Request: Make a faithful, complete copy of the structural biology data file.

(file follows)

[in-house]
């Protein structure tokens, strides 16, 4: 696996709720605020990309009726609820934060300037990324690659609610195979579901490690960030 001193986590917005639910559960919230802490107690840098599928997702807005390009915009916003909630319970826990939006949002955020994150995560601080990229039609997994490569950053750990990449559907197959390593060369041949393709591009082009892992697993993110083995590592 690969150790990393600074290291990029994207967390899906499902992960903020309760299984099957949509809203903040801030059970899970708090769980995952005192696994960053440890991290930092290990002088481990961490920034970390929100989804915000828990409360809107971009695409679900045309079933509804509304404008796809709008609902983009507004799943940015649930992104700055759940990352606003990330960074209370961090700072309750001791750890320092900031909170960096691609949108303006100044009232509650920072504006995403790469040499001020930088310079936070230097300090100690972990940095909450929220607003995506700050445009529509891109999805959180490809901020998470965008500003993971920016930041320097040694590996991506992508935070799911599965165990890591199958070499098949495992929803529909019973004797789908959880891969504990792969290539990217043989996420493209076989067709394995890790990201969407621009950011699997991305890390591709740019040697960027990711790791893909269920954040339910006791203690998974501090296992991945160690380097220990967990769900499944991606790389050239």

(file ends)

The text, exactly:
[in-house]
């Protein structure tokens, strides 16, 4: 696996709720605020990309009726609820934060300037990324690659609610195979579901490690960030 001193986590917005639910559960919230802490107690840098599928997702807005390009915009916003909630319970826990939006949002955020994150995560601080990229039609997994490569950053750990990449559907197959390593060369041949393709591009082009892992697993993110083995590592 690969150790990393600074290291990029994207967390899906499902992960903020309760299984099957949509809203903040801030059970899970708090769980995952005192696994960053440890991290930092290990002088481990961490920034970390929100989804915000828990409360809107971009695409679900045309079933509804509304404008796809709008609902983009507004799943940015649930992104700055759940990352606003990330960074209370961090700072309750001791750890320092900031909170960096691609949108303006100044009232509650920072504006995403790469040499001020930088310079936070230097300090100690972990940095909450929220607003995506700050445009529509891109999805959180490809901020998470965008500003993971920016930041320097040694590996991506992508935070799911599965165990890591199958070499098949495992929803529909019973004797789908959880891969504990792969290539990217043989996420493209076989067709394995890790990201969407621009950011699997991305890390591709740019040697960027990711790791893909269920954040339910006791203690998974501090296992991945160690380097220990967990769900499944991606790389050239």